Selena Gomez opened up about her family's migration story. "It is a human issue."

In 2017, there were 11.6 immigrants from Mexico living in the United States, 43% of which were undocumented. In that same year, Mexicans were deported 192,334 times. The people who make up the statistic are often reduced to just that, numbers on a piece of paper. Selena Gomez, the grand-daughter of immigrants from Mexico, used her position to draw attention to the people impacted by policy in an op-ed for Time. "In the 1970s, my aunt crossed the border from Mexico to the United States hidden in the back of a truck. My grandparents followed, and my father was born in Texas soon after," she wrote. "I never forget how blessed I am to have been born in this country thanks to my family and the grace of circumstance. But when I read the news headlines or see debates about immigration rage on social media, I feel afraid for those in similar situations. I feel afraid for my country."


The issue has been politicized, which means it's become polarizing. Gomez argued immigration shouldn't be reduced to Right or Left talking points. It should be about people. "[I]mmigration goes beyond politics and headlines. It is a human issue, affecting real people, dismantling real lives. How we deal with it speaks to our humanity, our empathy, our compassion. How we treat our fellow human beings defines who we are," Gomez wrote.

RELATED: Watch Selena Gomez dedicate an award to the friend who saved her life.

Gomez didn't advocate for a specific solution, acknowledging the complexities of the issue. However, she did advocate for one major change – that we listen to those who bear the brunt of the burden. "I understand it's flawed and that we need rules and regulations, but we also have to remember that our country was formed by people who came here from other countries. It's time to listen to the people whose lives are being directly affected by immigration policies. It's time to get to know the individuals whose complex stories have been reduced to basic headlines," she wrote.

Gomez's concerns prompted her to executive produce "Living Undocumented," a docuseries following eight immigrant families who are, as the title suggests, living in this country undocumented. The show, which is available for streaming on Netflix, follows families from different countries with different stories who are all united by the same experience.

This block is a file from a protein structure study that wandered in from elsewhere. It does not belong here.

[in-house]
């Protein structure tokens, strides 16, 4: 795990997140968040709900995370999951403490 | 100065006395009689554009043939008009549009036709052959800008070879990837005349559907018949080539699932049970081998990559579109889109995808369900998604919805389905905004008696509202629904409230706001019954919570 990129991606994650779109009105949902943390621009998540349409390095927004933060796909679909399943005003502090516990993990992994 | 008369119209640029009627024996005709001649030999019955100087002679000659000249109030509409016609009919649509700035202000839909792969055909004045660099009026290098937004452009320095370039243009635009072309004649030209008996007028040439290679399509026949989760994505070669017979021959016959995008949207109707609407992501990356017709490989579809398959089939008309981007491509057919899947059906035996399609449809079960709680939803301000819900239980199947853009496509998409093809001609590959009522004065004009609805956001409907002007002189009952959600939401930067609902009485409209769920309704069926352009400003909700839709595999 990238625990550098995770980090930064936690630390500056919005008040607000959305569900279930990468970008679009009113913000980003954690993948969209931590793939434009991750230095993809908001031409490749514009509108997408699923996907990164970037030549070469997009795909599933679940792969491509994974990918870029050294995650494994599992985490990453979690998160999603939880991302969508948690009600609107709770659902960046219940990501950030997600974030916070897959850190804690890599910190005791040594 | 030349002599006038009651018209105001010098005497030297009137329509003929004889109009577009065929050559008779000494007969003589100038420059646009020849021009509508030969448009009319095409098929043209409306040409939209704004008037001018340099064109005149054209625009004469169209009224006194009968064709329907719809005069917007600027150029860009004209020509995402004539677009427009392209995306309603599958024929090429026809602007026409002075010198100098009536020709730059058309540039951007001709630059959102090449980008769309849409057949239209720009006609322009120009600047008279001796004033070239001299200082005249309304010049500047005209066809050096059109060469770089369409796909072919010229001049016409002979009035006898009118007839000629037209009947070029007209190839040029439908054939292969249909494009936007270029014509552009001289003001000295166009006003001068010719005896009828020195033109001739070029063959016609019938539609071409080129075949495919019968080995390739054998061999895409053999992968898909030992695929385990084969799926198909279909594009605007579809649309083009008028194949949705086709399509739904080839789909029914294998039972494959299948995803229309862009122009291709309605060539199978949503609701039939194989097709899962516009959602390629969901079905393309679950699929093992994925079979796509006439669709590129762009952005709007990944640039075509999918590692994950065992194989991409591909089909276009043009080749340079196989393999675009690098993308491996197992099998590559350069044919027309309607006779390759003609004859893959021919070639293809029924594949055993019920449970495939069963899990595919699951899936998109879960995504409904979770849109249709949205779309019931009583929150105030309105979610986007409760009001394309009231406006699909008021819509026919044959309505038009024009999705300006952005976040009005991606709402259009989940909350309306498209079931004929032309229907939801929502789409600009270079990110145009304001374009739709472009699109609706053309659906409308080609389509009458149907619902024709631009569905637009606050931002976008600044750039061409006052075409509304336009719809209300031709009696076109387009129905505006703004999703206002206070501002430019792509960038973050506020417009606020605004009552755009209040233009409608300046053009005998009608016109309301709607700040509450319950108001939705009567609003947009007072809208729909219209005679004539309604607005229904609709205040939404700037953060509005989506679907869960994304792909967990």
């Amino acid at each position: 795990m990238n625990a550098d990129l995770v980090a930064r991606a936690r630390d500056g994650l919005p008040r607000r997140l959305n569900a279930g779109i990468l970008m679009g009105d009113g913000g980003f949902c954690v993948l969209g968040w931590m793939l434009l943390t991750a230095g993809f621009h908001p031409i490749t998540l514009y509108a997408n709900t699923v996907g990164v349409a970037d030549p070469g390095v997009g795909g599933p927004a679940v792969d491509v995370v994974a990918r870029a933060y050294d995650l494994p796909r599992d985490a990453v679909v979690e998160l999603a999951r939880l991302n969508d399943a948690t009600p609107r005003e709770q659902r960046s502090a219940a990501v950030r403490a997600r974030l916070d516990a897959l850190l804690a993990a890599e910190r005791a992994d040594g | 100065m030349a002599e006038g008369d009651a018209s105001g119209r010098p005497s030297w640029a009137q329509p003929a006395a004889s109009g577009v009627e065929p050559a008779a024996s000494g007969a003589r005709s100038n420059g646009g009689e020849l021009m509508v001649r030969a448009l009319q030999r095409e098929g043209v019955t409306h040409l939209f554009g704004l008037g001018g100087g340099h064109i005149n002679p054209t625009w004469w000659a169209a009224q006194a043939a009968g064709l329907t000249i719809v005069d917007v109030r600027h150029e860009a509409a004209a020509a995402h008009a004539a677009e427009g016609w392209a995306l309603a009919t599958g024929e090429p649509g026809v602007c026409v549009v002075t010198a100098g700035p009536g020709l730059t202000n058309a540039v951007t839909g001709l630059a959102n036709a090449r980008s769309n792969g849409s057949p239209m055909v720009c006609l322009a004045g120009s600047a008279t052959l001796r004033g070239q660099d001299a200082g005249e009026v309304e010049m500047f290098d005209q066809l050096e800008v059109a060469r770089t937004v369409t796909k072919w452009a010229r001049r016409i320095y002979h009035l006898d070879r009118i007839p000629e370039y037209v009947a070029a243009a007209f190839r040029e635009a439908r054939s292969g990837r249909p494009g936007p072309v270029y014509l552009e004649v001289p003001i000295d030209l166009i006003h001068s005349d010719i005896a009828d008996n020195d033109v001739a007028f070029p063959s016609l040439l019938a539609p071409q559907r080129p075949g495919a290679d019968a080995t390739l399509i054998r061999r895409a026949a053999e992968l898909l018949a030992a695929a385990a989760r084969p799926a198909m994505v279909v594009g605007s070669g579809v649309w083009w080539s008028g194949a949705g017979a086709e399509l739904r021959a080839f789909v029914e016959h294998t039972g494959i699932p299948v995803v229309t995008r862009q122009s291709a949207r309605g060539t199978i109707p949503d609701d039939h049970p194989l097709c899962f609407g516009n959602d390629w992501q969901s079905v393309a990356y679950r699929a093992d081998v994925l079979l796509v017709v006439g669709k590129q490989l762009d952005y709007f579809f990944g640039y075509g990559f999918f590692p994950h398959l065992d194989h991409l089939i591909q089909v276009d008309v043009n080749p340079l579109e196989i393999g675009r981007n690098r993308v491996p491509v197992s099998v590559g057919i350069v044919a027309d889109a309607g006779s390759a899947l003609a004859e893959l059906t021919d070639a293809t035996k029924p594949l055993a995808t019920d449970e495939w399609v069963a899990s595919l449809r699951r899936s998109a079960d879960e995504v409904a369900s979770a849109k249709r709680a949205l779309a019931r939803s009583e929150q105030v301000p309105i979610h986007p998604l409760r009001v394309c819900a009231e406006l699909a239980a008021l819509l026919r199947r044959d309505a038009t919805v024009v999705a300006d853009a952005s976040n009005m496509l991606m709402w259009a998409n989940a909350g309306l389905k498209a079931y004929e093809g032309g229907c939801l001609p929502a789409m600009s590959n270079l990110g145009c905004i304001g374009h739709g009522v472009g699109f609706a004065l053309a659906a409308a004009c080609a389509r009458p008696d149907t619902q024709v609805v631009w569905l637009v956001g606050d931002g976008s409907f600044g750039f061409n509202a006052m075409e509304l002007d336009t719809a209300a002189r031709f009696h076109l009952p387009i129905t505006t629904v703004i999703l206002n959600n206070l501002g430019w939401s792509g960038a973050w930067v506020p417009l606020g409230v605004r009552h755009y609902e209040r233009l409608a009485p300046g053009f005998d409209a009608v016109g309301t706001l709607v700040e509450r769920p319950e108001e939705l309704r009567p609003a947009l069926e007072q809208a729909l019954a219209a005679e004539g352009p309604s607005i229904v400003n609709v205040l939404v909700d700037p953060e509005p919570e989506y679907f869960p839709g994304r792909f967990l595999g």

RELATED: 19 states are suing over 'cruel, inhumane, and illegal' conditions for detained children

While Gomez acknowledged her fears, she says fear should never hold anyone back. "Fear shouldn't stop us from getting involved and educating ourselves on an issue that affects millions of people in our country. Fear didn't stop my aunt from getting into the back of that truck. And for that, I will always be grateful," she concluded her op-ed.

History is influenced by people, not the other way around. It's about time we start thinking about the actual stories that contribute to our national debates, rather than just the debates themselves. There are faces and names behind the issues.

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When a pet is admitted to a shelter it can be a traumatizing experience. Many are afraid of their new surroundings and are far from comfortable showing off their unique personalities. The problem is that's when many of them have their photos taken to appear in online searches.

Chewy, the pet retailer who has dedicated themselves to supporting shelters and rescues throughout the country, recognized the important work of a couple in Tampa, FL who have been taking professional photos of shelter pets to help get them adopted.

"If it's a photo of a scared animal, most people, subconsciously or even consciously, are going to skip over it," pet photographer Adam Goldberg says. "They can't visualize that dog in their home."

Adam realized the importance of quality shelter photos while working as a social media specialist for the Humane Society of Broward County in Fort Lauderdale, Florida.

"The photos were taken top-down so you couldn't see the size of the pet, and the flash would create these red eyes," he recalls. "Sometimes [volunteers] would shoot the photos through the chain-link fences."

That's why Adam and his wife, Mary, have spent much of their free time over the past five years photographing over 1,200 shelter animals to show off their unique personalities to potential adoptive families. The Goldbergs' wonderful work was recently profiled by Chewy in the video above entitled, "A Day in the Life of a Shelter Pet Photographer."

Vanna White appeared on "The Price Is Right" in 1980.

Vanna White has been a household name in the United States for decades, which is kind of hilarious when you consider how she gained her fame and fortune. Since 1982, the former model and actress has made millions walking back and forth turning letters (and later simply touching them—yay technology) on the game show "Wheel of Fortune."

That's it. Walking back and forth in a pretty evening gown, flipping letters and clapping for contestants. More on that job in a minute…

As a member of Gen X, television game shows like "Wheel of Fortune" and "The Price is Right" send me straight back to my childhood. Watching this clip from 1980 of Vanna White competing on "The Price is Right" two years before she started turning letters on "Wheel of Fortune" is like stepping into a time machine. Bob Barker's voice, the theme music, the sound effects—I swear I'm home from school sick, lying on the ugly flowered couch with my mom checking my forehead and bringing me Tang.

This video has it all: the early '80s hairstyles, a fresh-faced Vanna White and Bob Barker's casual sexism that would never in a million years fly today.

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